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Tiny Deathstars of Foulness

Someone hands you a USB drive. You put it in your computer and you can’t access anything on it. You are running an imaging lab and you want to backup or troubleshoot a device before you re-image it, but you can’t access certain files. Obviously, you can sudo. But, you can also simply disable permissions on that volume (which, like getting someone to make you a sandwich, requires sudo of course). The command used to enable and disable permissions on a volume is vsdbutil, located at /usr/sbin/vsdbutil. And there’s a LaunchDaemon at /System/Library/LaunchDaemons/com.apple.vsdbutil.plist that interacts with diskarbitrationd so that when a volume is mounted, it is marked as having permissions activated or deactivated (which is basically “Ignore Permissions” at the Finder). To use vsdbutil to enable “Ignore Permissions”, use the -d flag followed by the path to the volume: sudo /usr/sbin/vsdbutil -d /Volumes/Myvolume To then enable (or activate, thus the a) permissions again, use the -a flag: sudo /usr/sbin/vsdbutil -a /Volumes/Myvolume You can also run the -c to see the status for a given path: sudo /usr/sbin/vsdbutil -c /Volumes/Myvolume And last but certainly not least if you’re working on a lot of volumes, the -i option will enable permissions on all mounted HFS and HFS+ volumes: sudo /usr/sbin/vsdbutil -i Overall, it’s very easy to send these commands using a positional parameter (e.g. $1) to a script, performing a mount, some operation (backup, reimage, restore, repair some corrupted data, etc). Note: You can’t Ignore Permissions of FAT or FAT32 volumes using the command line or a Finder Get Info screen.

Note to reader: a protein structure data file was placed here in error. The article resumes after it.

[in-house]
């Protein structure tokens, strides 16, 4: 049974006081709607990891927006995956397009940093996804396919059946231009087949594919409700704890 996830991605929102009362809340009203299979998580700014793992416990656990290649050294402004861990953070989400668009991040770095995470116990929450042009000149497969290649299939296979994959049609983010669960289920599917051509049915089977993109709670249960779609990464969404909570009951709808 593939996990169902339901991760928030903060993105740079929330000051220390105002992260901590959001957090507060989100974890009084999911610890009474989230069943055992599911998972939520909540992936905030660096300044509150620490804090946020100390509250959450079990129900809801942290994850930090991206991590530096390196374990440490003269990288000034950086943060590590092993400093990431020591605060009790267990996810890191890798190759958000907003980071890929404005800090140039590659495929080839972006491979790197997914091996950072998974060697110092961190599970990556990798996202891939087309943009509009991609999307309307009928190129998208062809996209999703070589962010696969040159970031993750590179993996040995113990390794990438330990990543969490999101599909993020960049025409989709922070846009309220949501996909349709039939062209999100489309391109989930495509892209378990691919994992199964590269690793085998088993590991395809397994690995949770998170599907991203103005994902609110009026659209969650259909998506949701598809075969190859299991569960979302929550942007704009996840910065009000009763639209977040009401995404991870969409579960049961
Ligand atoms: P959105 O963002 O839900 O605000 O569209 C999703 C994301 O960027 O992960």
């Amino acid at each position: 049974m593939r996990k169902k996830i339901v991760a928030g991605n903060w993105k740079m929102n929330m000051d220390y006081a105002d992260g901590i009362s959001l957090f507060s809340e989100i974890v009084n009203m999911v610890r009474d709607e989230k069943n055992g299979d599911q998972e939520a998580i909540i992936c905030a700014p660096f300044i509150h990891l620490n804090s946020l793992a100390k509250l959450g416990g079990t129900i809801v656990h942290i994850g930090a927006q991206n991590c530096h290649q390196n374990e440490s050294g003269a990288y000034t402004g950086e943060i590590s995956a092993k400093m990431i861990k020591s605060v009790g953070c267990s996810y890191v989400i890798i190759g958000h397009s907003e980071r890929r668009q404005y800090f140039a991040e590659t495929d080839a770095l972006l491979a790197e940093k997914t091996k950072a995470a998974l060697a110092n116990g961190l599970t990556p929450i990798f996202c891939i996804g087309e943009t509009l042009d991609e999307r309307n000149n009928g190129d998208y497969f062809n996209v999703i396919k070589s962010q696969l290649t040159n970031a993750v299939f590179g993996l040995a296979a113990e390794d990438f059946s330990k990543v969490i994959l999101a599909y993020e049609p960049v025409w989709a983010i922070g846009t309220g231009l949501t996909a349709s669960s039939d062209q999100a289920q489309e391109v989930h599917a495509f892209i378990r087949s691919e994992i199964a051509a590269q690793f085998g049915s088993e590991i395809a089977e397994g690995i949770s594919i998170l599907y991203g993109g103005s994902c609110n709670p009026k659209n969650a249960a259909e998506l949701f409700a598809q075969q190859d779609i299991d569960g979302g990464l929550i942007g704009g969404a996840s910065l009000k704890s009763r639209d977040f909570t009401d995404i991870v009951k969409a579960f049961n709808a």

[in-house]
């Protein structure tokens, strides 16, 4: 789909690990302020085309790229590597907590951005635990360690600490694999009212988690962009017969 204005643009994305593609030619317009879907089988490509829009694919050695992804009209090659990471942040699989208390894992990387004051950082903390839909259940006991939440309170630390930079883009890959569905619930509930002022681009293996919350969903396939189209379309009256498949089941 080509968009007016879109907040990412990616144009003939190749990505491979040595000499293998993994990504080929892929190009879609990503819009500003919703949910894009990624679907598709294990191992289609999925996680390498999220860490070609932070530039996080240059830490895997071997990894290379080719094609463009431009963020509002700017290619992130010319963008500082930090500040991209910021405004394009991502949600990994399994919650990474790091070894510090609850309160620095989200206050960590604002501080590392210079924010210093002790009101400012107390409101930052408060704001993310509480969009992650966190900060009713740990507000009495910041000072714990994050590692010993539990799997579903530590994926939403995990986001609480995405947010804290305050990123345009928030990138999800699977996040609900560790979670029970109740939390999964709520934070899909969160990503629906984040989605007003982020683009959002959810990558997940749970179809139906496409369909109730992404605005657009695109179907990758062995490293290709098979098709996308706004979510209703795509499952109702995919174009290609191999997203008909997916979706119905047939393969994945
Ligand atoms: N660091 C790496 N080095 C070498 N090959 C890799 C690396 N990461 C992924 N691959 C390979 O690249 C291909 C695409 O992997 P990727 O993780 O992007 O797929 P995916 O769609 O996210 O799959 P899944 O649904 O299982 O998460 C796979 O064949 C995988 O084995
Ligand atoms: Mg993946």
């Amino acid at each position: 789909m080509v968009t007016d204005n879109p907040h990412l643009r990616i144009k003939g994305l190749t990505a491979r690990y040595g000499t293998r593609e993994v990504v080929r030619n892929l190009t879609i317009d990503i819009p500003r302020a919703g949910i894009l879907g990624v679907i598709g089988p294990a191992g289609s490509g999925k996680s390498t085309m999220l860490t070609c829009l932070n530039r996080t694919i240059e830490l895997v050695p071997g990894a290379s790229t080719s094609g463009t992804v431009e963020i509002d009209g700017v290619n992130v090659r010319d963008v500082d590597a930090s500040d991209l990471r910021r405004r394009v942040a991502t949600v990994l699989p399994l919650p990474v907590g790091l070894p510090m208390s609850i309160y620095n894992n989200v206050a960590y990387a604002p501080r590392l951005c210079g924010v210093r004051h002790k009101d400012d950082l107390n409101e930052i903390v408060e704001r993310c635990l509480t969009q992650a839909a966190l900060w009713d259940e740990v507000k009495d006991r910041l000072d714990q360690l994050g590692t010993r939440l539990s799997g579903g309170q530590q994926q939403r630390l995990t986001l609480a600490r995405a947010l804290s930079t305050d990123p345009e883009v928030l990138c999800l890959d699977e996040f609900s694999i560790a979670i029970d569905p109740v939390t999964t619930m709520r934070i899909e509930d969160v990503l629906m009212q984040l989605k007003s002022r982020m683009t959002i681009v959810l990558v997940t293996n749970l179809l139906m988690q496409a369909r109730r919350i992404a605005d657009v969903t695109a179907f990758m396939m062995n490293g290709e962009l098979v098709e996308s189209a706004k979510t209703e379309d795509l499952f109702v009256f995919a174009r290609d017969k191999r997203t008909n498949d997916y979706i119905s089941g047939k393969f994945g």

December 1st, 2015

Posted In: Mac OS X, Mac Security, Mass Deployment

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